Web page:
The Language, Lifestyle and Universality of Skater Speak

Photo via Pixabay

Recently there appears to be an international outbreak of Thrasher T-shirts, hats, and hoodies on the streets from Kanchanaburi, Thailand to Hong Kong to Sunnyside, Queens. It’s doubtful that this retro skate apparel trend is isolated to just these varied places. Thrasher, if you don’t know, is one of two magazines that launched in the early eighties (Transworld Skateboarding was the other) to cover and promote skateboarding and the culture that grew around it.

Thrasher was the bad boy publication out of the two that seemed to be closer to the kids on the street and the bands in the clubs. The photographers weren’t necessarily pros, but they were in the trenches where the tricks were being landed. The writers spoke the language, and who took their styling cues from Gonzo journalism.

The culture that grew out of that time became, and still is, hugely influential and the specialized language that developed around the skate parks and halfpipes has become part of an international lexicon used by kids between the ages of 5 and 45 all over the world.

Skateboarding was borne out of surfing and begot snowboarding, which in turn begot wakeboarding-kiteboarding. These have influenced the extreme sports’ world from motorcycles to skiing to the tiny, but totally sick, extreme wheelchair athletes, all of which share and trade the same terminology to describe tricks, terrain and life in general. Since the trend seems to be coming back in style, language is bound to be on the cusp of change.

Photo via Wikimedia

The Terminology

As a teenager I was deeply involved in skate culture and now as a middle-aged expat in Thailand, my knowledge of the language allows me to talk to kids less than half my age at the wake park where I board each week even when my Thai fails. Certain very basic terms haven’t changed at all throughout time, location, or language. Everyone in boardsports knows that if you ride right foot forward your goofy. If when riding you change that footing you’ve gone fakey (or switch).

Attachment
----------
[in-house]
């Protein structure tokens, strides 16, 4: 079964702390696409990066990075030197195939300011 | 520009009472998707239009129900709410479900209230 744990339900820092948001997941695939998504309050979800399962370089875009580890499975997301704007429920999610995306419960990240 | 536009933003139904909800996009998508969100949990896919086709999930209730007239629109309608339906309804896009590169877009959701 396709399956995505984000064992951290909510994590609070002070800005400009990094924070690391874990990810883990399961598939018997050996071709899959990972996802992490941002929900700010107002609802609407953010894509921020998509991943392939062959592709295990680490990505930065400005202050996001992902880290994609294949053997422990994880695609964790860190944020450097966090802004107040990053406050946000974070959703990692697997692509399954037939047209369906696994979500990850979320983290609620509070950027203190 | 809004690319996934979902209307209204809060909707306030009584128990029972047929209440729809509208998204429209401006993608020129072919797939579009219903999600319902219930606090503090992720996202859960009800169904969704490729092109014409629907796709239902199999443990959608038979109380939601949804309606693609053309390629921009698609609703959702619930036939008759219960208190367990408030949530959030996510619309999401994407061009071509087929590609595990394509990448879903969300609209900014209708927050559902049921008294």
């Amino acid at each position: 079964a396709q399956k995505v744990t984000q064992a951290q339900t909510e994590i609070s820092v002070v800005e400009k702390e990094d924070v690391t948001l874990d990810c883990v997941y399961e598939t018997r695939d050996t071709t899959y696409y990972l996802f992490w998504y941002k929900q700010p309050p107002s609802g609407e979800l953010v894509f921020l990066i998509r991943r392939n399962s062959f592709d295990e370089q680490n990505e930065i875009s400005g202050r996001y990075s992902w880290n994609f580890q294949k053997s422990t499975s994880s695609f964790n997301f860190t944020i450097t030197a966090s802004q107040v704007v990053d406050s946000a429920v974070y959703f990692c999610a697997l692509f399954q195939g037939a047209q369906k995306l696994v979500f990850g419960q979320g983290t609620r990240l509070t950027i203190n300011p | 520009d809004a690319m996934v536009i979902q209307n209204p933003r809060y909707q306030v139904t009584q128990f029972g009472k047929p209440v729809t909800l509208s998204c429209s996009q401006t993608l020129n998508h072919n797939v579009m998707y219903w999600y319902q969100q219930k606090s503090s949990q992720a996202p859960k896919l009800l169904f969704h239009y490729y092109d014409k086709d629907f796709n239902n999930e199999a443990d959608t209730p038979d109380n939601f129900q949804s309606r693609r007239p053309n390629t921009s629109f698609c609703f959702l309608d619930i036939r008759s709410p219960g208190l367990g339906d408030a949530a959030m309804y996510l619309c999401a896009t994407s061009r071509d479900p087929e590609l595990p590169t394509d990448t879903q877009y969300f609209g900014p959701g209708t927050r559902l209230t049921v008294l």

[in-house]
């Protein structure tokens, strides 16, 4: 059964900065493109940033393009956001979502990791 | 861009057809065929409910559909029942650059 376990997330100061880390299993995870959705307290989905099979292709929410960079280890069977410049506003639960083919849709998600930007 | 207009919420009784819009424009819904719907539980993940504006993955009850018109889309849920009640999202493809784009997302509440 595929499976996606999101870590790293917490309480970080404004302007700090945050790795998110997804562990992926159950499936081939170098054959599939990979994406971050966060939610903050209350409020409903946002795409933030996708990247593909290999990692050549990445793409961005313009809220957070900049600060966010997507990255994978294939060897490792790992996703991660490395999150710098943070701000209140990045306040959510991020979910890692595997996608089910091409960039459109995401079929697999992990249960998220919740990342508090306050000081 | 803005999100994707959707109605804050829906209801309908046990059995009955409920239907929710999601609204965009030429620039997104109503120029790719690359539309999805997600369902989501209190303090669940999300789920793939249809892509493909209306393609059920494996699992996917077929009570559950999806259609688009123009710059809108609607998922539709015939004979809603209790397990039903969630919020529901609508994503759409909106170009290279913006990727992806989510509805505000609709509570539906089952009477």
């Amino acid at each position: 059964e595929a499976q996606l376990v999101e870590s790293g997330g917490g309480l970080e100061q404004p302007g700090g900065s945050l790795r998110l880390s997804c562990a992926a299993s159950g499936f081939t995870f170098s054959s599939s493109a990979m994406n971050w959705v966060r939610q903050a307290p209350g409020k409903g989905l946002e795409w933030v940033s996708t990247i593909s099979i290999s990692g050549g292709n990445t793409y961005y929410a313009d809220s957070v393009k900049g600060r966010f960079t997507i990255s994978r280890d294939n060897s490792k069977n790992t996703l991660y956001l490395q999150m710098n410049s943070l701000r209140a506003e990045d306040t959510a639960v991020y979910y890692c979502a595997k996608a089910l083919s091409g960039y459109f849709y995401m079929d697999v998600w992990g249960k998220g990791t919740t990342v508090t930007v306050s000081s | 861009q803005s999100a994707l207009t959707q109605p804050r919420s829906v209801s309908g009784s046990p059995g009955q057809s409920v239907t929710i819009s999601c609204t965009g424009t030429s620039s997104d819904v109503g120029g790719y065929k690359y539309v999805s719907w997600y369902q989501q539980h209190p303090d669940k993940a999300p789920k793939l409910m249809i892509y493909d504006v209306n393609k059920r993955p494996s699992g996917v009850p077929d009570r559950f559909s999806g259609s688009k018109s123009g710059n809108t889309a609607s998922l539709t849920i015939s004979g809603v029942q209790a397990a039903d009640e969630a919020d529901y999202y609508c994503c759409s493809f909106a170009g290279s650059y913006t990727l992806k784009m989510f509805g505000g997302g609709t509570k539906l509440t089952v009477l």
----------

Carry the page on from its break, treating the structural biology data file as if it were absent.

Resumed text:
Many of the terms that came out of those early years of skating are so commonplace now they need no explanation. Getting air is just what it sounds like and mountain bikers and parkour participants both use it. Slamming is crashing and bailing is pulling out of a trick before you slam, but today you’ll hear people use the term bail to talk about putting an end to anything, investors will totally bail on a stock, people talk about bailing on a relationship gone bad.

Rad, gnarly and sick all were used to exclaim the extremity of a move or trick and though rad and gnarly are both dated sick is still common and in use in Japanese, Thai, Spanish, French, as well as English among board sporters. Stoked is the same as psyched and made it into common usage through all the lame skate movie stereotypes that popped up in the late eighties and early nineties (think Teenage Mutant Ninja Turtles, dude).

Most of skate language is technical and refers either to gear or tricks and never made it into mainstream vocabulary. Mostly because if you’re not skating, or waking, or doing any of the other sports that have absorbed the terminology, there is no reason to know about it. Trust and believe that it is a rich and complicated language.

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For instance, any air you get from a regular stance where you turn face-forward is front side air, back-forward is backside, simple enough. Now from there, every tweak (change) you can put to that starting point, no matter how simple or complicated, has its own term. The first skater to create or make popular a certain tweak names that move.

Photo via Wikimedia

Probably the most famous trick name is the legendary McTwist, named for Mike Mcgill who invented and was the first to pull off an inverted 540-degree air spin. Other random trick names are the benihana, crossbone, frigid air, madonna, stale fish, and even the tailbone. Find an exhaustive list by clicking here.

Call me biased, but I consider a lot of what has happened in fashion, music, pop art, video, and even writing in the thirty years or so since the skate revolution of the early eighties to have been born out of skating. If you’ve ever caught yourself saying dude, poseur, zoning out or even stoked then you have spoken skater.